How Would Sir Like His Communication This Morning?

Please place the letters on the silver tray in the hall, Jenkins. Printed pamphlets, flyers, advertising catalogues, and real estate notices may be dropped unread into the recycling bin on the way into the house.

Please route the electronic letters to one of my two accounts. The commercial ones may be sent through to the studio address – the personal ones into the private address. The writers will know which to use from the email communications I have sent them originally. Unfortunately there will be a modicum of unwanted commercial material mixed in as well, but I shall institute means by which it can be held at bay.

I do not think I shall be taking the Facebook this morning. Perhaps later in the week, if there is no other pressing matter. Or later in the month.

Likewise, you need not switch on the television apparatus in the sitting room today. I have several books open on my side table in the library and I do not wish to be distracted by the sight of murders or gasoline explosions.

Do dust the wireless, however, as I shall be using it today as I write. I find the old-time radio station and the ABC classical music a soothing way to screen out other background sounds. And I do feel it a good idea to listen to the ABC news at least once a day. Not that the news is all that good, all that often, and the ABC has a decided political bias, but it is as well to know what the weather will be for the coming few days.

Should there be a call on the telephone, please listen carefully to the first few seconds of it. If there is silence, then a hiss, then a confused gabble of sounds in the background, you might be connected to a steam room in Bengal, Manila, or Mysore. The person who tells you their name – invariably a staunchly Anglo-Saxon one given in a strong subcontinental or islands accent – will be from a technical department of Microsoft. They wish you to give them code numbers for bank accounts and credit cards. Please feel free to replace the receiver on the cradle at any time.

The mobile telephone will be another matter. It will ring for only a very short period of time and then go silent. The call will be recorded as missed or the caller will try to leave a message, which will be next to impossible to retrieve. This is normal and desirable.

As far as personal callers, please ask them to state their business before admitting them to the house. Those canvassing for solar power panels may be referred to the roof, which they will then observe is covered in the things already. Those who press for my attention upon spiritual matters may be referred to my religious adviser,  Mr. Thomas Paine. Anyone selling raffle tickets, clothespegs, or books of discount vouchers should be addressed though first the locked screen door and then through the firmly closed main door. ” Goodbye ” is a useful word.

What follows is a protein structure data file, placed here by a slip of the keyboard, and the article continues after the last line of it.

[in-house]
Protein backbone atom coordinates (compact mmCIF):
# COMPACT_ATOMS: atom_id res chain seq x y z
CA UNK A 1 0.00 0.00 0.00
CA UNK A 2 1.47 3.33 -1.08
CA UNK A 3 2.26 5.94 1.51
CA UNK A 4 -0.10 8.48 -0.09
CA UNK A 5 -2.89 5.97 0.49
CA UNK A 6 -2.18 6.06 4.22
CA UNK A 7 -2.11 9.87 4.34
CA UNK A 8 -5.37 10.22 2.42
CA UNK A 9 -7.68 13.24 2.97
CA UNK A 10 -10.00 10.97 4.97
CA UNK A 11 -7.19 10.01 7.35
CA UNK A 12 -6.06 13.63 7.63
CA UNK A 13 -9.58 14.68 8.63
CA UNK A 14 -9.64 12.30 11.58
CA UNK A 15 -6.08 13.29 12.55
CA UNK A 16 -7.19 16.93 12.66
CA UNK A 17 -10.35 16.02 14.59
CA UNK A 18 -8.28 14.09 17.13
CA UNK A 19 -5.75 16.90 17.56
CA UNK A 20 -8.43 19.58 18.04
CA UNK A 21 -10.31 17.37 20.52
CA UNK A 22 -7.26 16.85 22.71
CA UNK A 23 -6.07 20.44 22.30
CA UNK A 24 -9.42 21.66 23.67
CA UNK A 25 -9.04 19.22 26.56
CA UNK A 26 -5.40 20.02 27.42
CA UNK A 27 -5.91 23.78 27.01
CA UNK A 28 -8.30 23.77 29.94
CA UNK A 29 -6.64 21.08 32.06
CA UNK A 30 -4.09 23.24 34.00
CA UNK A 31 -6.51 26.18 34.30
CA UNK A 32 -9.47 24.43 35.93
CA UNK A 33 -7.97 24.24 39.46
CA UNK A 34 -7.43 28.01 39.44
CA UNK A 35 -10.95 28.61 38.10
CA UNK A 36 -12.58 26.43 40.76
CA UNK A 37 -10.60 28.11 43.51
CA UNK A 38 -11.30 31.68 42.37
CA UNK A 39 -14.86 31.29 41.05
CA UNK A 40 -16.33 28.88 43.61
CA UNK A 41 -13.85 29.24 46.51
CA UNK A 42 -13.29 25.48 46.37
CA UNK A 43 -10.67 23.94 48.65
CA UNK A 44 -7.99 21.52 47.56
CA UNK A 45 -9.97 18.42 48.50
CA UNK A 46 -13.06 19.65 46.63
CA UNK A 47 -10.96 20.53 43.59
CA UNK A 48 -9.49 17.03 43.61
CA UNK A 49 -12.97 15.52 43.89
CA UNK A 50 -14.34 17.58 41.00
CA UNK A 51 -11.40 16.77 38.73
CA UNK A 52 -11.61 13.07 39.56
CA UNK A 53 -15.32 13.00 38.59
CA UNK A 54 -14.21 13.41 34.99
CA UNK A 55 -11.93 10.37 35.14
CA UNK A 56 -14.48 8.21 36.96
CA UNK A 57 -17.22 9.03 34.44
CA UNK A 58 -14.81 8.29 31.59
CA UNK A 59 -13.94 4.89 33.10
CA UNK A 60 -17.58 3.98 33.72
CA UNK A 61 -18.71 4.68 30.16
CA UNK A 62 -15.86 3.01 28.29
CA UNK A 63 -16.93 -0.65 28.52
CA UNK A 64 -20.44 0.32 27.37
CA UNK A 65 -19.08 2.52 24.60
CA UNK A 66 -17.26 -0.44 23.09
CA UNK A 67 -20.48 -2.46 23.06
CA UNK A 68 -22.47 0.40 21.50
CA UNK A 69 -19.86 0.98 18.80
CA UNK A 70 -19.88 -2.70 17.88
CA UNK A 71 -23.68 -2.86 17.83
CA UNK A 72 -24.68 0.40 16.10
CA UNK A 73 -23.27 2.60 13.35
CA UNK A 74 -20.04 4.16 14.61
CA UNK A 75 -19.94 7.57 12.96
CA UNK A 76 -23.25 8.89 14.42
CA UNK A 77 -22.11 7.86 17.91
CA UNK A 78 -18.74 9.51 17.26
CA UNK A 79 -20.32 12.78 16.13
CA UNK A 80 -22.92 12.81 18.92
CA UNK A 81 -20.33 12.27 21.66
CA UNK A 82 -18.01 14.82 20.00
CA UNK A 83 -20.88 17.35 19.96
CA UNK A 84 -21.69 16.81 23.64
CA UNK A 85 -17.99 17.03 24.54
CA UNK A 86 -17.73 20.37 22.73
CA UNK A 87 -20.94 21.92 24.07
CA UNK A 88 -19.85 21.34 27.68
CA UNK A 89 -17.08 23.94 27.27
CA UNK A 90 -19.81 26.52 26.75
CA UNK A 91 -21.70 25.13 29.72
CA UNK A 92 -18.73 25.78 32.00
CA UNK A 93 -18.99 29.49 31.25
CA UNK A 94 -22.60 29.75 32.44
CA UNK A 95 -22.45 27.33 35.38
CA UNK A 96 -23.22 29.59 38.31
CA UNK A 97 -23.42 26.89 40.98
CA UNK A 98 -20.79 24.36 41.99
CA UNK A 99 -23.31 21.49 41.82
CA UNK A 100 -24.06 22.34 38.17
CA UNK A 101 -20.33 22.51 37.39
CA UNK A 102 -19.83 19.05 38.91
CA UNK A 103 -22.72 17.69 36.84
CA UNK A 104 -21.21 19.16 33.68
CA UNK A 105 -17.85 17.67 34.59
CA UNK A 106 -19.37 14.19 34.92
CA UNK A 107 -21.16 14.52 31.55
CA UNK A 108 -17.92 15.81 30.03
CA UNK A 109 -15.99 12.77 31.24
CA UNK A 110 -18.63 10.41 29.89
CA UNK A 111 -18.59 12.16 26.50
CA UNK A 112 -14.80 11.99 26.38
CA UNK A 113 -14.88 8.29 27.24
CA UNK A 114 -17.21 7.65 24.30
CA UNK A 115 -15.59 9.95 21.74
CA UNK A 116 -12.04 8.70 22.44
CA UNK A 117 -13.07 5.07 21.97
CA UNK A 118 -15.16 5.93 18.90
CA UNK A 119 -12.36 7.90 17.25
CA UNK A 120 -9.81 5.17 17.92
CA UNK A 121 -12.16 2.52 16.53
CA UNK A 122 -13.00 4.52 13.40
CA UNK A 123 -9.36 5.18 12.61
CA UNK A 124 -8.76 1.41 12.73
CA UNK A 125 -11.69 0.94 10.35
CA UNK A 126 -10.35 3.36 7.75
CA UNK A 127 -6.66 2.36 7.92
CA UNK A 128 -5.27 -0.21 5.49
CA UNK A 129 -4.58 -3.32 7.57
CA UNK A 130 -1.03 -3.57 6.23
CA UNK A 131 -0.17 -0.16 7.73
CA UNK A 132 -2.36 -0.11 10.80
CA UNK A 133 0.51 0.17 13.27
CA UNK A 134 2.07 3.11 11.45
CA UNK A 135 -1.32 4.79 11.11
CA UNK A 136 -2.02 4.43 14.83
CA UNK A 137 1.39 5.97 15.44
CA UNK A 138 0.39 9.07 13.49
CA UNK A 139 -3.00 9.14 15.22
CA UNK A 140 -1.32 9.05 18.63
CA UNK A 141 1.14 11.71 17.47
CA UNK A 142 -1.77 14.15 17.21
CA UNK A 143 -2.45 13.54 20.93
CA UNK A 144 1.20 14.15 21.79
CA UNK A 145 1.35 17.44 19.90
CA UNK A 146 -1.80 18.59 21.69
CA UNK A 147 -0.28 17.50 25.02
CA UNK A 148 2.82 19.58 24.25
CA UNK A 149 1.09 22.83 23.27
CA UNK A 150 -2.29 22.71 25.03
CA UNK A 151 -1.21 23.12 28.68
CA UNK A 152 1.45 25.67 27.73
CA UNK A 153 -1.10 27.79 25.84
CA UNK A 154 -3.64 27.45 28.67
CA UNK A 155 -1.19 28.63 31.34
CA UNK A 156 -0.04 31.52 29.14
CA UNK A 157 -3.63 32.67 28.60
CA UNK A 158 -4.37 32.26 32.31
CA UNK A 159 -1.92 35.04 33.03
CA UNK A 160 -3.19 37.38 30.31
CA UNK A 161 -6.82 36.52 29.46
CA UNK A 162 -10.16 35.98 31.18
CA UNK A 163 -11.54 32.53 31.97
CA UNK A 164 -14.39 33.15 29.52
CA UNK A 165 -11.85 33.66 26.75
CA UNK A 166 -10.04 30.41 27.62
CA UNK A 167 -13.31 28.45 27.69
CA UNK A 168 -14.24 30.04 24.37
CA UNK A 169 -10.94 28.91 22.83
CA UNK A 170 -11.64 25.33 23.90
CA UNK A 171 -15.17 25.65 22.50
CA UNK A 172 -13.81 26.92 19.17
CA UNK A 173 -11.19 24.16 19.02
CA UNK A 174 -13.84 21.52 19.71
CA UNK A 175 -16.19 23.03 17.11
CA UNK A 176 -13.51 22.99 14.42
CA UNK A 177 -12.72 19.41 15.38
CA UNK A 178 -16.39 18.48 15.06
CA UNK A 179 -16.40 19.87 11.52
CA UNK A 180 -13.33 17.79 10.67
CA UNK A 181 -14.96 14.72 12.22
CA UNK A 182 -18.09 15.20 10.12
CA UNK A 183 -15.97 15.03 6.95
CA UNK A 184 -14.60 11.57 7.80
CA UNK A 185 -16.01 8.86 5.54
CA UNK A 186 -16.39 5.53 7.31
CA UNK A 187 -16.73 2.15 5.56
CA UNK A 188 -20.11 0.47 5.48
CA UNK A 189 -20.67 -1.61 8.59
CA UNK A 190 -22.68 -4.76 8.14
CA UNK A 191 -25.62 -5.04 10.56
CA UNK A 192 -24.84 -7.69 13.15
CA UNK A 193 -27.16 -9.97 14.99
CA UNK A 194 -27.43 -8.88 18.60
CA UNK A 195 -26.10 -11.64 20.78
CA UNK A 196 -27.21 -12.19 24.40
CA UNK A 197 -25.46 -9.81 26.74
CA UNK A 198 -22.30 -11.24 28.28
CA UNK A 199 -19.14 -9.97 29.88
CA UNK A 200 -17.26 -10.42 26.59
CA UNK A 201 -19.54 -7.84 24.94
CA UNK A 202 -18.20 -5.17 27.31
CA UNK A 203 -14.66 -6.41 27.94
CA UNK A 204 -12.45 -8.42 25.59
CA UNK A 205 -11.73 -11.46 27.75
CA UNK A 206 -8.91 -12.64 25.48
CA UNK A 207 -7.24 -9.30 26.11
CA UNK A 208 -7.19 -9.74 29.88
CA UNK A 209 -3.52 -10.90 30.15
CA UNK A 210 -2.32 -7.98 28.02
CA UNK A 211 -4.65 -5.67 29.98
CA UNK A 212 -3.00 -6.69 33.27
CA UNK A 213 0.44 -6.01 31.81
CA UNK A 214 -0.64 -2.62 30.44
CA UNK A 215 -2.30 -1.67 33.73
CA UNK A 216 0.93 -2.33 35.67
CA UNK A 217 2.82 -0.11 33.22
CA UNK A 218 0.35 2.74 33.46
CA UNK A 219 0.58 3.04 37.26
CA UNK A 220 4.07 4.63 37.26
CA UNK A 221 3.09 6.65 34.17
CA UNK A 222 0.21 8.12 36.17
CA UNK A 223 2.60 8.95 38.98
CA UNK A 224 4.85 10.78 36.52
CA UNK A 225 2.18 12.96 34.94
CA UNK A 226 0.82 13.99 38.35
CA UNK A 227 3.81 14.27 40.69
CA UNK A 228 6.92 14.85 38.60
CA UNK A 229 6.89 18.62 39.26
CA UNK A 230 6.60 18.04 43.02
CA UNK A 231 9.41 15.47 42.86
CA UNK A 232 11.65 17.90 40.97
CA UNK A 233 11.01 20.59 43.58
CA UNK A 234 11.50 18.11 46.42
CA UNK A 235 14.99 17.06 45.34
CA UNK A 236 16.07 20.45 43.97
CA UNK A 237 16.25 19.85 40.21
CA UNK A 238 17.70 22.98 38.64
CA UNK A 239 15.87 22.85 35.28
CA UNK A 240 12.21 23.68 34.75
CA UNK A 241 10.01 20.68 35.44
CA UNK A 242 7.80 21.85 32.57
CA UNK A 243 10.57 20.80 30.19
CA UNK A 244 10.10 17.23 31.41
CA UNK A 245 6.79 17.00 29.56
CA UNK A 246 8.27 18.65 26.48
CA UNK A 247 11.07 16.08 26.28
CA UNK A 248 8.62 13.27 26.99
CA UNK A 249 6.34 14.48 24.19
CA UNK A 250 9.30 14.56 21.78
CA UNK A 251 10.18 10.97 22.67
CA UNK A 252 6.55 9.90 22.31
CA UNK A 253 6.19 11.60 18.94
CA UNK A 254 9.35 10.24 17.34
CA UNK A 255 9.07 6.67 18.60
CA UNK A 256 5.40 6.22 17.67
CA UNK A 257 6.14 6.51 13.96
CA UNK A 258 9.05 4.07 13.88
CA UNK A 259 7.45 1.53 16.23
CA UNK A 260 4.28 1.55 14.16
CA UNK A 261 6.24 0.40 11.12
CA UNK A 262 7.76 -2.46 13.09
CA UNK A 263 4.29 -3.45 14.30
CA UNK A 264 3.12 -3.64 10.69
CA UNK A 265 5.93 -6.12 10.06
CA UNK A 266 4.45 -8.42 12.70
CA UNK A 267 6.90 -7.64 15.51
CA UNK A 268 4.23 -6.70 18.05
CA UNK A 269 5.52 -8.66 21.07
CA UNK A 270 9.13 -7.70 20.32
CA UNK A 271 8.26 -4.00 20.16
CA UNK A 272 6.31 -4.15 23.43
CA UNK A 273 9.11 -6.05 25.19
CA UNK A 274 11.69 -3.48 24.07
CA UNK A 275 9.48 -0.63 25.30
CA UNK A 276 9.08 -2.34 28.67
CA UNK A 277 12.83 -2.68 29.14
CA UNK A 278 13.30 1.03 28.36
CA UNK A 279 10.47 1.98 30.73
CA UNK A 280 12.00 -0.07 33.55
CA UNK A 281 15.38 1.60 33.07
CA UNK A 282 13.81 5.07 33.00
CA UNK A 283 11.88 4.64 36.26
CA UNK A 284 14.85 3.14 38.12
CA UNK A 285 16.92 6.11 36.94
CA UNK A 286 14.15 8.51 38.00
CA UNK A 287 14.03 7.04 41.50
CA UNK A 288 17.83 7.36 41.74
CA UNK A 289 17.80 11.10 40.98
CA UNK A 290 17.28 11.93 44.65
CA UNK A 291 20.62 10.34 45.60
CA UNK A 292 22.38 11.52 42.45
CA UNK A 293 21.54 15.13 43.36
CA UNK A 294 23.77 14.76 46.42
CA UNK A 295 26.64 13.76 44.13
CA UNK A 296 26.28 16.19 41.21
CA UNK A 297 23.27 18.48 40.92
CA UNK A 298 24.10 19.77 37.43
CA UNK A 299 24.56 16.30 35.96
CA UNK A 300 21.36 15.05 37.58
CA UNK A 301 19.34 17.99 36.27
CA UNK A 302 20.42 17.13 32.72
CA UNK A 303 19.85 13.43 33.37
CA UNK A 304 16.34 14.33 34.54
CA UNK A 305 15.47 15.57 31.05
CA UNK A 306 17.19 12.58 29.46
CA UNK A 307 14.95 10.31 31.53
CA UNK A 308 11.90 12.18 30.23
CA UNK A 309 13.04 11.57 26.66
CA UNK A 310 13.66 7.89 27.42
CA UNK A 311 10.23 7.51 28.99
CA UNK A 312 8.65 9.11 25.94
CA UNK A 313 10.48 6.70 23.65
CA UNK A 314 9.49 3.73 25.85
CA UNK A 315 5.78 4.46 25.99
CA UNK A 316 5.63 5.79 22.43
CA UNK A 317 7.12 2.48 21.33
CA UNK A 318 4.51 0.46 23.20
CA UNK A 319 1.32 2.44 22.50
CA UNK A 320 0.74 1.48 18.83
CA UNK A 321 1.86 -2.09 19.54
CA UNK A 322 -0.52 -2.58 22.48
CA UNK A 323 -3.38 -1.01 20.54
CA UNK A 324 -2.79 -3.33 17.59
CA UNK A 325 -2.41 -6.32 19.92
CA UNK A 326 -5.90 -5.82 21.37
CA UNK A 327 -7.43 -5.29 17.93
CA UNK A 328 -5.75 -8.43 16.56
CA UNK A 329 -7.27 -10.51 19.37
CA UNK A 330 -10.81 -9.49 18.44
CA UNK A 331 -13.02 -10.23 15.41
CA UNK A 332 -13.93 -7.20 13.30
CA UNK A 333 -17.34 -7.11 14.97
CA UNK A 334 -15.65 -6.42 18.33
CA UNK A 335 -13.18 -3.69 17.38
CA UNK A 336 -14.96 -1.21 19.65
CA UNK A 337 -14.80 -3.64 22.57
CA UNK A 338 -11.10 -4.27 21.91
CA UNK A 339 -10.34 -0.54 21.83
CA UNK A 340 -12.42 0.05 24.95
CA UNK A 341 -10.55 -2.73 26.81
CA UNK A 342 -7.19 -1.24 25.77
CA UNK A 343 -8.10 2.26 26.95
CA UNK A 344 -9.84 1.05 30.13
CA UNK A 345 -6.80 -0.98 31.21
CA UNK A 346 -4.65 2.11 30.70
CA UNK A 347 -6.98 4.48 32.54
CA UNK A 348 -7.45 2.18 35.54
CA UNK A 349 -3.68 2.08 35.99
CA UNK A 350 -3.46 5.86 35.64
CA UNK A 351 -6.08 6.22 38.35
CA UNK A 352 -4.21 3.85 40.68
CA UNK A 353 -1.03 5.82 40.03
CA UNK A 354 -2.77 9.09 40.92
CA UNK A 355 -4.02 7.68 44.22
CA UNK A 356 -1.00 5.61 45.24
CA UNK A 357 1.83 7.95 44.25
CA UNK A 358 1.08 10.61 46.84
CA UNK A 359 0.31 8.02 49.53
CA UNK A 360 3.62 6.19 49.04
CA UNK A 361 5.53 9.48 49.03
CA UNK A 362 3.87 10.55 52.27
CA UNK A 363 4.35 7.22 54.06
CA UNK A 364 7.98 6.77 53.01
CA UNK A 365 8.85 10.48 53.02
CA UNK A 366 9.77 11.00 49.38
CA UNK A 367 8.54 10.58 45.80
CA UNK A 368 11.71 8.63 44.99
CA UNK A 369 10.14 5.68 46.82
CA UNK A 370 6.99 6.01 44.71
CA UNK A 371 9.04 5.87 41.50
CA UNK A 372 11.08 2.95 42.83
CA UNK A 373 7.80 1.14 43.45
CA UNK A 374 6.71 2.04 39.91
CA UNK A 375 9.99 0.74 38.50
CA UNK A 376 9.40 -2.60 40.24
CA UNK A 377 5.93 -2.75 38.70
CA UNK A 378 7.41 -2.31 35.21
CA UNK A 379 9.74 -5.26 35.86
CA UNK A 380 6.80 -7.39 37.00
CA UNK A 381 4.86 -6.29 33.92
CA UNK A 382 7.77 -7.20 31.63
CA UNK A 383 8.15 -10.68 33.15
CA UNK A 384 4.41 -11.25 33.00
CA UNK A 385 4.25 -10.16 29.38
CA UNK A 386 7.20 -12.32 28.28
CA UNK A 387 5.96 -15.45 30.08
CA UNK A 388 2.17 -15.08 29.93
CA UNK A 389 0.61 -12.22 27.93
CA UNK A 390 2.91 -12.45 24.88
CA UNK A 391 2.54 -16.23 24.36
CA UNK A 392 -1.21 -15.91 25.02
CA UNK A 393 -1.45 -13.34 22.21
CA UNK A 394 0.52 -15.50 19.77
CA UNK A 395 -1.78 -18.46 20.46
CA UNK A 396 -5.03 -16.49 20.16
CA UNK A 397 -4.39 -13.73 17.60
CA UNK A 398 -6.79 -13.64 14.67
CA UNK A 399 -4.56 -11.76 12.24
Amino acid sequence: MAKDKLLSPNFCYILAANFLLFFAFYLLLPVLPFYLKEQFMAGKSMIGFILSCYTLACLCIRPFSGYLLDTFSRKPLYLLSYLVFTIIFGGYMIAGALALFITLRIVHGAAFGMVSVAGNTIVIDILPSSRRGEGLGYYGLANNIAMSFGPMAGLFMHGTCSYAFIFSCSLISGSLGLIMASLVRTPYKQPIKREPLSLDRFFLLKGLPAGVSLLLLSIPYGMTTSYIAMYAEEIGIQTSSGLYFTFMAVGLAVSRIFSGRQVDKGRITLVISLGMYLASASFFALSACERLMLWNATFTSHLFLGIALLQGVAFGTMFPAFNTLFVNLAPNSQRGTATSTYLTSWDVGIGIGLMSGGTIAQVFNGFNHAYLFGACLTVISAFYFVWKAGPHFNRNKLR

Telegrams? I have not seen one for three decades. I doubt they still exist, though I would welcome one just out of nostalgia. Not a sad one – perhaps one announcing a win in the Irish Sweepstakes. I miss those.

Now, I must to my desk. I have an essay to write: ” Have We Lost Touch With Ourselves? “.  A catchy title, I think, what…?

 

 

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The Authentic Fake News Site Vs The False-Flag Rumour Forum List Meme

If we were asked to characterize the social media that we use – Facebook, Twitter, Instagram, Pinterest, etc. – in terms of food, what would we make it out to be?

a. Facebook: A crusty stew with appetizing aromas at the edges – aromas that never actually seem to be there when you search for them. The occasional bubble in the centre indicating heat. And a roiling mass of unsavoury ingredients just under the crust. Cat hair here and there. And unicorn glitter.

b. Twitter: A Pez dispenser. You poke the ornamental head at the top and a hard pellet of opinion is popped out of the screen. Some of the pellets taste like sugar and some of them taste like horse shit. None of them do you any good at all.

c. Instagram: Magnificently plated, superbly coloured, and unavailable to someone like you at this time. Just look and envy.

d. Pinterest: The grass is always greener on the other side of the fence and so is the food. The reason is mould. Subscribe now.

e. The personal blog: Someone’s home cooking. Not necessarily bad, but nevertheless someone else’s pots and pans. Taste at your peril. They may not be a good cook. You may not be a good eater.

If we had been presented with today’s social media news in the 1950’s or 1960’s we would likely have recognised it for what it is – propaganda and commercial promotion. The flimsiest of the flam. Those of us who saw the lies when they came on newsprint and left ink stains on the fingers…or who waded through innumerable cigarette advertisements in magazines…react entirely differently to those who have only ever seen a screen. We may not know how to turn that screen on and make it dance, but we know when to turn it off and do our own thinking.

Of course we can be wrong when we do that – original thought can be as bad as the store-bought stuff – but as we use simpler ingredients and have less access to processors, it is likely to be fresher and tastier. It may lack the salt and scandal that is added by unknown hackers but it nourishes us just the same.